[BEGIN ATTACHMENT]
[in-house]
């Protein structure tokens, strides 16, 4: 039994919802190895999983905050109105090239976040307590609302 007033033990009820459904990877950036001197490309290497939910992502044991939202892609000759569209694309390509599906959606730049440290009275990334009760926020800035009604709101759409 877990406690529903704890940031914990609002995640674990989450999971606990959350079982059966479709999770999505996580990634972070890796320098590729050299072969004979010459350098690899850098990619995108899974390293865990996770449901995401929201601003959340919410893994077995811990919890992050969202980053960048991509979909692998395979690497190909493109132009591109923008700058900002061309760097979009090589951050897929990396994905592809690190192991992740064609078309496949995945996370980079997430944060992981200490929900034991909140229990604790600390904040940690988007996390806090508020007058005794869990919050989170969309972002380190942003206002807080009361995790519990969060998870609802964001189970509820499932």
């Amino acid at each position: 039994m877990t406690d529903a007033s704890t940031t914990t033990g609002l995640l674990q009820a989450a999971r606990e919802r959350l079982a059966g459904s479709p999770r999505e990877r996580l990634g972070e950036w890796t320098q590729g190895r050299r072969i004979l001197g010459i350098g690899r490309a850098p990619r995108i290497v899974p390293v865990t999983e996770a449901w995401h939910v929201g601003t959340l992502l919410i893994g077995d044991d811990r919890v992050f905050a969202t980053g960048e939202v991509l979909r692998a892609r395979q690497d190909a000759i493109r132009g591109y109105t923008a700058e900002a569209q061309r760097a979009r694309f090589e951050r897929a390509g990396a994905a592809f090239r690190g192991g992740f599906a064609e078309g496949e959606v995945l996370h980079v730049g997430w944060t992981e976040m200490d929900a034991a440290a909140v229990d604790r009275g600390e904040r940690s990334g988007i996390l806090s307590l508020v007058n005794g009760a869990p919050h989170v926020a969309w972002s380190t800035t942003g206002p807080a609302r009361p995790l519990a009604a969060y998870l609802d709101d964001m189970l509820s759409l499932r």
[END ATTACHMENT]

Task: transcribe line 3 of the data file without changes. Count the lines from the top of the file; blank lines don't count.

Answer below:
């Amino acid at each position: 039994m877990t406690d529903a007033s704890t940031t914990t033990g609002l995640l674990q009820a989450a999971r606990e919802r959350l079982a059966g459904s479709p999770r999505e990877r996580l990634g972070e950036w890796t320098q590729g190895r050299r072969i004979l001197g010459i350098g690899r490309a850098p990619r995108i290497v899974p390293v865990t999983e996770a449901w995401h939910v929201g601003t959340l992502l919410i893994g077995d044991d811990r919890v992050f905050a969202t980053g960048e939202v991509l979909r692998a892609r395979q690497d190909a000759i493109r132009g591109y109105t923008a700058e900002a569209q061309r760097a979009r694309f090589e951050r897929a390509g990396a994905a592809f090239r690190g192991g992740f599906a064609e078309g496949e959606v995945l996370h980079v730049g997430w944060t992981e976040m200490d929900a034991a440290a909140v229990d604790r009275g600390e904040r940690s990334g988007i996390l806090s307590l508020v007058n005794g009760a869990p919050h989170v926020a969309w972002s380190t800035t942003g206002p807080a609302r009361p995790l519990a009604a969060y998870l609802d709101d964001m189970l509820s759409l499932r």